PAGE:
Navigation Links
Poor mental health leads to unhealthy behaviors among low-income adults
Date:2/3/2013

Poor mental health leads to unhealthy behaviors in low-income adults not the other way around, according to a new study by Dr. Jennifer Walsh and colleagues from the Centers for Behavioral and Preventive Medicine at The Miriam Hospital in the US. In this study, stress and anxiety predicted subsequent health-compromising behaviors, such as smoking, binge drinking, illegal drug use, unprotected sex and unhealthy diets. One possible explanation for these findings is that health compromising behaviors may be used as coping mechanisms to manage the effects of stress and anxiety. The study is published online in the Springer journal, Translational Behavioral Medicine, and is part of an issue focusing on multiple health behavior change.

Dr. Walsh and her team explored the relationship between health-compromising behaviors and mental health in the context of socioeconomic disadvantage to determine whether mental health problems lead to subsequent unhealthy behaviors, or whether these behaviors lead to mental health problems.

A total of 482 adults, receiving care at a sexually transmitted infection clinic, took part in the study. They were asked to complete an online interview at the start of the study and then three, six, nine and twelve months later. The researchers assessed a number of behaviors: substance use (binge drinking, smoking, illegal drug use), exercise, as well as sexual, dietary and sleep behaviors. They also measured levels of anxiety, depression and perceived stress.

Health-compromising behaviors, including substance use, unprotected sex, poor diet and insufficient or excessive sleep, were common among patients attending the clinic. Participants with very low incomes reported a higher number of health-compromising behaviors, as well as more symptoms of depression and anxiety and higher levels of stress, compared to those participants with higher incomes.

The authors found that symptoms of depression and anxiety, as well as perceived stress, predicted later levels of unhealthy behaviors, when both socioeconomic status and earlier behaviors were taken into account. In contrast, unhealthy behaviors did not predict later mental health. These results show that unhealthy behaviors follow depression, anxiety and stress, rather than giving rise to them.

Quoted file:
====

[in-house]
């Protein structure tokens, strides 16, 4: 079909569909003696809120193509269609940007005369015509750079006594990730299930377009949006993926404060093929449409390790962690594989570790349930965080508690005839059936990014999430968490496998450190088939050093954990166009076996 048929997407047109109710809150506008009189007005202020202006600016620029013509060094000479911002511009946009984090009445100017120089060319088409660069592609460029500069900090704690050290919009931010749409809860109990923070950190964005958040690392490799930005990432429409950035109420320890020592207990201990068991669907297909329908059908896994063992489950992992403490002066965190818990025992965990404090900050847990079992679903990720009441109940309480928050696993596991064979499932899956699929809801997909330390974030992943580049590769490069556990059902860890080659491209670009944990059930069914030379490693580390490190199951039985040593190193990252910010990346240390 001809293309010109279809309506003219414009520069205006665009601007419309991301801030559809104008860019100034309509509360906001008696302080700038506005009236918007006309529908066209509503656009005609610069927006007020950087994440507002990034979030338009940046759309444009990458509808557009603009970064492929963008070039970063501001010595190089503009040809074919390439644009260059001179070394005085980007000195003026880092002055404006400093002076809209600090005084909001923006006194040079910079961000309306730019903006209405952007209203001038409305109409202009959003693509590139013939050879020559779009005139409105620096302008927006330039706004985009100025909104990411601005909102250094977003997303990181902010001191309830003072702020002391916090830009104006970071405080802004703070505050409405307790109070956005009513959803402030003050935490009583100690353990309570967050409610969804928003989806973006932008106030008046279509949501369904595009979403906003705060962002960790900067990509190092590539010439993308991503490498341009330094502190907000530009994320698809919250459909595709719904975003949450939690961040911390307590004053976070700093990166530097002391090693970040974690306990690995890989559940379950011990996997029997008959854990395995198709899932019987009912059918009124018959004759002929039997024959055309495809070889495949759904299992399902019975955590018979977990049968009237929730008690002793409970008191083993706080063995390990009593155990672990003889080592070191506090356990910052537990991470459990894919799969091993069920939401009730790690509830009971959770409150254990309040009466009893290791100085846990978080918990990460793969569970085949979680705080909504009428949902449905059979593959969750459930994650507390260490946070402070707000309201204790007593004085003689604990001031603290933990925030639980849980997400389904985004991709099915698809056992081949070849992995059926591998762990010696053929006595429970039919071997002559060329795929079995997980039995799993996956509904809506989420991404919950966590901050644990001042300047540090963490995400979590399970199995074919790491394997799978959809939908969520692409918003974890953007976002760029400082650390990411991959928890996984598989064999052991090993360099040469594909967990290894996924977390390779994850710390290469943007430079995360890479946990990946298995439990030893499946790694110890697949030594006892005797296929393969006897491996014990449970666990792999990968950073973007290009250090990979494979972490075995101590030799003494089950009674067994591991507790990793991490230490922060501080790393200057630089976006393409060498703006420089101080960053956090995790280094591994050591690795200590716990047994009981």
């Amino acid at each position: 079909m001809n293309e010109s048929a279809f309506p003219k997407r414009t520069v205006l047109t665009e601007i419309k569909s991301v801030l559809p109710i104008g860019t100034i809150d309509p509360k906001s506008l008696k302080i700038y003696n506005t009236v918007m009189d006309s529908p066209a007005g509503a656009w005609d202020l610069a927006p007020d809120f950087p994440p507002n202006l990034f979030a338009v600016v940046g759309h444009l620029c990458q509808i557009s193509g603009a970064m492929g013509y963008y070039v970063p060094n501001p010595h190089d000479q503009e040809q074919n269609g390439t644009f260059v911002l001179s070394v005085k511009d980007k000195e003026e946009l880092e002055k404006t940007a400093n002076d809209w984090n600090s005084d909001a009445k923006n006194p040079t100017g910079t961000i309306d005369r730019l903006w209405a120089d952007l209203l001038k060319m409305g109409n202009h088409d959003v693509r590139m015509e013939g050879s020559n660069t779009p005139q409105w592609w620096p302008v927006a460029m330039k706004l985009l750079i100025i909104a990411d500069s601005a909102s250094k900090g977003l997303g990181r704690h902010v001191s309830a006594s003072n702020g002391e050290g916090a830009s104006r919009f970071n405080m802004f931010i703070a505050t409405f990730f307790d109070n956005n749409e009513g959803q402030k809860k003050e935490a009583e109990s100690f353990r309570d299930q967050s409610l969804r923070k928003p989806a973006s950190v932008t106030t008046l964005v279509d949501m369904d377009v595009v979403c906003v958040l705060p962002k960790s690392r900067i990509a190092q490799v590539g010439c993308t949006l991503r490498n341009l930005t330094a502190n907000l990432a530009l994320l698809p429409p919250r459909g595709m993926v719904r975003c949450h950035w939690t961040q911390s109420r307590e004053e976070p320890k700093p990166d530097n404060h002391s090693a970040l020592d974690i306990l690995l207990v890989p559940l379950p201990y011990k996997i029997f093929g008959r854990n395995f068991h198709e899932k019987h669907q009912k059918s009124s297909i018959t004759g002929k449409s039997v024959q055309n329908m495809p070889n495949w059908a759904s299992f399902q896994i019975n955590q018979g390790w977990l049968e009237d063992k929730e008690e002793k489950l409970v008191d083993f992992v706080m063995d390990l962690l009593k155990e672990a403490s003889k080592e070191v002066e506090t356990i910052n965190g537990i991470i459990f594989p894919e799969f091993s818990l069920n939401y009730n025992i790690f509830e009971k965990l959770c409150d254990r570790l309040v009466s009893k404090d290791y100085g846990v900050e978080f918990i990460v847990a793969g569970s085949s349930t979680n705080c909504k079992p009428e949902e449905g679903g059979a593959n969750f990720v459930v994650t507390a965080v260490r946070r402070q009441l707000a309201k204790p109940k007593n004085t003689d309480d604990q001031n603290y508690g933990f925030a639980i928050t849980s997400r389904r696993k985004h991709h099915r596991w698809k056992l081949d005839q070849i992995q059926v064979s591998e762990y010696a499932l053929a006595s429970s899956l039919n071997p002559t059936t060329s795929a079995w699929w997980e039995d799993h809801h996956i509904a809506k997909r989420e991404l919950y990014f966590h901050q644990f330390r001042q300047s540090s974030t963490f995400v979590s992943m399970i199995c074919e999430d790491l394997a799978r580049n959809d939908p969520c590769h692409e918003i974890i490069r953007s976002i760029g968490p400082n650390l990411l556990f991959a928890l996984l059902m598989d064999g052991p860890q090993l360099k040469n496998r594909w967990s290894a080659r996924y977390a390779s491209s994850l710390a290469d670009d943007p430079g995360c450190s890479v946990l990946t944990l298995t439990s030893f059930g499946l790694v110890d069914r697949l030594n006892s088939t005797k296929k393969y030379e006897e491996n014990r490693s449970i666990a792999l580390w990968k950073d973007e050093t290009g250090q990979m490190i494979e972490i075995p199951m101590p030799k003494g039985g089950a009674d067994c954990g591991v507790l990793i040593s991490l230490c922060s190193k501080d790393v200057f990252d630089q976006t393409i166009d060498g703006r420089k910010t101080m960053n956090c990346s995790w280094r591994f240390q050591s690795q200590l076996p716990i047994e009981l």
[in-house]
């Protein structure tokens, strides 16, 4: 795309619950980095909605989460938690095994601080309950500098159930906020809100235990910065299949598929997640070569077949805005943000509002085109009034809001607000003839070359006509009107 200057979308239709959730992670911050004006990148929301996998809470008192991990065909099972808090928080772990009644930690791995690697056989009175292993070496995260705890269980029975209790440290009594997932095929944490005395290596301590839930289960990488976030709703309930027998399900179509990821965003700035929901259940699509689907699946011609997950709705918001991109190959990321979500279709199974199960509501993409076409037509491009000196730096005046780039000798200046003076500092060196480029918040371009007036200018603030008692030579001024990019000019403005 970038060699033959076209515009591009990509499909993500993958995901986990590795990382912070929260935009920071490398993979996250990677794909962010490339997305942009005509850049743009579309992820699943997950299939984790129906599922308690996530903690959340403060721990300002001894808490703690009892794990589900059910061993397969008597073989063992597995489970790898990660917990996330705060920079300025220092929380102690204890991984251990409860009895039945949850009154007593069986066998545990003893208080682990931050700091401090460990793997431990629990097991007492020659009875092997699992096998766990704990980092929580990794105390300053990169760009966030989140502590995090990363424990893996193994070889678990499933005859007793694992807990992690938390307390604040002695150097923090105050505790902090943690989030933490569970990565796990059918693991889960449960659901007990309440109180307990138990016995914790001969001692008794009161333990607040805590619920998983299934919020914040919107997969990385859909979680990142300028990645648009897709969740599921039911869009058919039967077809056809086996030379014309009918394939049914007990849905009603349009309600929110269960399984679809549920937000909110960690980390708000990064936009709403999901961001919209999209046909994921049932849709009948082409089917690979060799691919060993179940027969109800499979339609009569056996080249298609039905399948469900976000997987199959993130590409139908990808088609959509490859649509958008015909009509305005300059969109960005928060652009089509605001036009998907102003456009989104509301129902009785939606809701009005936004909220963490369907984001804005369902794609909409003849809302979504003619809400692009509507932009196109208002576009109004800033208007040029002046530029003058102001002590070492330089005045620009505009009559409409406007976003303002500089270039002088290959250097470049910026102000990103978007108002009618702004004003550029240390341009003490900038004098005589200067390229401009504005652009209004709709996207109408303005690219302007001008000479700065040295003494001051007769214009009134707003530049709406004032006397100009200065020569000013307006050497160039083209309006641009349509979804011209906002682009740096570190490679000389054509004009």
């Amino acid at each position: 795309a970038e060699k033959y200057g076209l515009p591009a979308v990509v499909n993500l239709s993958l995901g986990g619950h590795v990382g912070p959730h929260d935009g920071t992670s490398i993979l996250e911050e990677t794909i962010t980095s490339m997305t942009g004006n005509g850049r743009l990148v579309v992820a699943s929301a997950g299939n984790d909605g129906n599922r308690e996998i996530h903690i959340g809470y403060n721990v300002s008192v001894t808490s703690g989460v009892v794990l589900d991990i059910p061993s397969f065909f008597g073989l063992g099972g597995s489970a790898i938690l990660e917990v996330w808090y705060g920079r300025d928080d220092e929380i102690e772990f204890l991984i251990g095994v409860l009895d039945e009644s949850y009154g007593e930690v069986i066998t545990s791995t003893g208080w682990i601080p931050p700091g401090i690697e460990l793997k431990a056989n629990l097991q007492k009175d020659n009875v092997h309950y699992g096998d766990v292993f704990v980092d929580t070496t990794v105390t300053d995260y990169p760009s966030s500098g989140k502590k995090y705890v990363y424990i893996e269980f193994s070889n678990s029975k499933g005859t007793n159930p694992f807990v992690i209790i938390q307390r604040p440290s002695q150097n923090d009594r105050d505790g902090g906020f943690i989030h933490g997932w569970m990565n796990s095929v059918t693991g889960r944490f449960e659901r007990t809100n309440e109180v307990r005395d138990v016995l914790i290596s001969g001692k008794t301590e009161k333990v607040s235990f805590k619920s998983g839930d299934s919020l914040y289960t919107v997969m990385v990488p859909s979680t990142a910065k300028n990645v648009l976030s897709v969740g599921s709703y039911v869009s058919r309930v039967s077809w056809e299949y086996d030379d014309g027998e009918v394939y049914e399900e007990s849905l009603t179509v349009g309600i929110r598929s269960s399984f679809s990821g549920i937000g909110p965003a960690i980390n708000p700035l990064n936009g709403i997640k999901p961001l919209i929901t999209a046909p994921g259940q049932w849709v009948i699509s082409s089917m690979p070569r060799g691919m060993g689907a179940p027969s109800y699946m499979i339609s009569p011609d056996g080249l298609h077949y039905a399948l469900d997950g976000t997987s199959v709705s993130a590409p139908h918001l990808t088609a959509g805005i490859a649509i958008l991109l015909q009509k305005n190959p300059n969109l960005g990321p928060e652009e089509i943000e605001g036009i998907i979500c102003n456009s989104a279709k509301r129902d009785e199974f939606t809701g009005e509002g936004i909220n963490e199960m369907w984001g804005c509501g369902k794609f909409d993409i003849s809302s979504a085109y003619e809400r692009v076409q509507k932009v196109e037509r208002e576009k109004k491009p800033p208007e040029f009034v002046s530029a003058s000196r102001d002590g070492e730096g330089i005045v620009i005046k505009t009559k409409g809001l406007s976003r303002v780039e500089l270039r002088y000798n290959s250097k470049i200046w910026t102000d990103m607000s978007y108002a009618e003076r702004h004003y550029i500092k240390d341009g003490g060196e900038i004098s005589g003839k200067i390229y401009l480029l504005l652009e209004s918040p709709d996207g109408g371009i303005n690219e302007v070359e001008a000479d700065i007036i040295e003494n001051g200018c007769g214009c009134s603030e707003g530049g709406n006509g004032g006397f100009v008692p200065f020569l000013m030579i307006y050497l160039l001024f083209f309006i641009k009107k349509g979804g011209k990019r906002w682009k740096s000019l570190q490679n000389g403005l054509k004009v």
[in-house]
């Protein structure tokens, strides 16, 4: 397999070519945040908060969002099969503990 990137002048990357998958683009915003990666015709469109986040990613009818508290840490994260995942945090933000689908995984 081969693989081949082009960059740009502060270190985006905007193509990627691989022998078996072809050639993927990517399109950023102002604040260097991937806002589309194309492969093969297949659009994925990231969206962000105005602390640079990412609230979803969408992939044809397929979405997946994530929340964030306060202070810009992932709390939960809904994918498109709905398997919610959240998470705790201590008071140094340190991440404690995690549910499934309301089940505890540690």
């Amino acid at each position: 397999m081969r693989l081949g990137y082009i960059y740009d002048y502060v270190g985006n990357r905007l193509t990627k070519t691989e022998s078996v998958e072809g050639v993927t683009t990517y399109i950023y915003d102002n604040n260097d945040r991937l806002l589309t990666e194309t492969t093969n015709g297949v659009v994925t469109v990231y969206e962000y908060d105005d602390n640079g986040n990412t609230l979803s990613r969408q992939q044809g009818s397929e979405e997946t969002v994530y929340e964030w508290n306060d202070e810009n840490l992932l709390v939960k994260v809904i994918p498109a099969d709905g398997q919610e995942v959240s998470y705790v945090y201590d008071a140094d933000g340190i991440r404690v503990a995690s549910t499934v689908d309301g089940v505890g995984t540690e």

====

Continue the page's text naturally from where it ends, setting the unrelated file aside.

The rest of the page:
The authors suggest that targeting mental health may offer a way to promote improvements across health behaviors: "Clinicians and practitioners should recognize that there may be high rates of depression, anxiety and stress, as well as health-compromising behaviors, in low-income populations, and they should assess mental health as well as these behaviors." Referring patients for mental health counselling or stress reduction techniques may help to improve their health behaviors.


'/>"/>

Contact: Joan Robinson
joan.robinson@springer.com
49-622-148-78130
Springer
Source:Eurekalert

Related biology news :

1. New study highlights impact of environmental change on older people
2. Flashback Data Remains Only Non-Governmental Digital Forensics Lab with ASCLD/LAB International Accreditation
3. Ornamental fish industry faces increasing problems with antibiotic resistance
4. Detrimental effect of obesity on lesions associated with Alzheimers disease
5. Environmental threat map highlights Great Lakes restoration challenges
6. Farm soil determines environmental fate of phosphorous
7. Association of Environmental Engineering and Science Professors name Environmental Engineering Science as its official journal
8. Prickly holly reveals ability to adapt genetics to environmental change
9. Researchers find new genetic pathway behind neurodevelopmental disorders
10. Environmental chemical blocks cell function
11. Research shows immune system response is detrimental to novel brain cancer therapy
Post Your Comments:
*Name:
*Comment:
*Email:
(Date:4/19/2017)... ALBANY, New York , April 19, 2017 /PRNewswire/ ... highly competitive, as its vendor landscape is marked by ... in the market is however held by five major ... and Safran. Together these companies accounted for nearly 61% ... majority of the leading companies in the global military ...
(Date:4/17/2017)... NXT-ID, Inc. (NASDAQ: NXTD ) ("NXT-ID" ... its 2016 Annual Report on Form 10-K on Thursday April 13, ... ... the Investor Relations section of the Company,s website at http://www.nxt-id.com ... http://www.sec.gov . 2016 Year Highlights: ...
(Date:4/13/2017)... According to a new market research report "Consumer IAM Market by ... Service, Authentication Type, Deployment Mode, Vertical, and Region - Global Forecast to ... USD 14.30 Billion in 2017 to USD 31.75 Billion by 2022, at ... ... MarketsandMarkets Logo ...
Breaking Biology News(10 mins):
(Date:4/26/2017)... Myrtle Beach, SC (PRWEB) , ... April 26, ... ... for the mind, has teamed up with NASA to showcase the future of ... NASA’s Space Launch System (SLS) rocket and Orion spacecraft and includes a guest ...
(Date:4/26/2017)... RESTON, Va. (PRWEB) , ... April 26, 2017 ... ... to make headlines and drive high-level conversations among healthcare industry stakeholders, the discussion ... Healthcare Environment – taking place May 15-18, 2017 in Los Angeles, Calif. Hosted ...
(Date:4/25/2017)... PROVIDENCE, R.I. , April 25, 2017 /PRNewswire/ ... EpiVax, Inc. ("EpiVax") has licensed its novel immune-modulating technology ... in autoimmune disease and allergy. Tregitopes, ... discovered in human immunoglobulin by EpiVax CEO ... Martin. Similar to intravenous immunoglobulin G, an autoimmune ...
(Date:4/24/2017)... April 24, 2017  Dante Labs announced today the offer ... 850 (ca. $900). While American individuals have been able to ... Europeans can access WGS below EUR 1,000. The ... leveraging genetic information to make informed decisions about disease monitoring, ... ...
Breaking Biology Technology: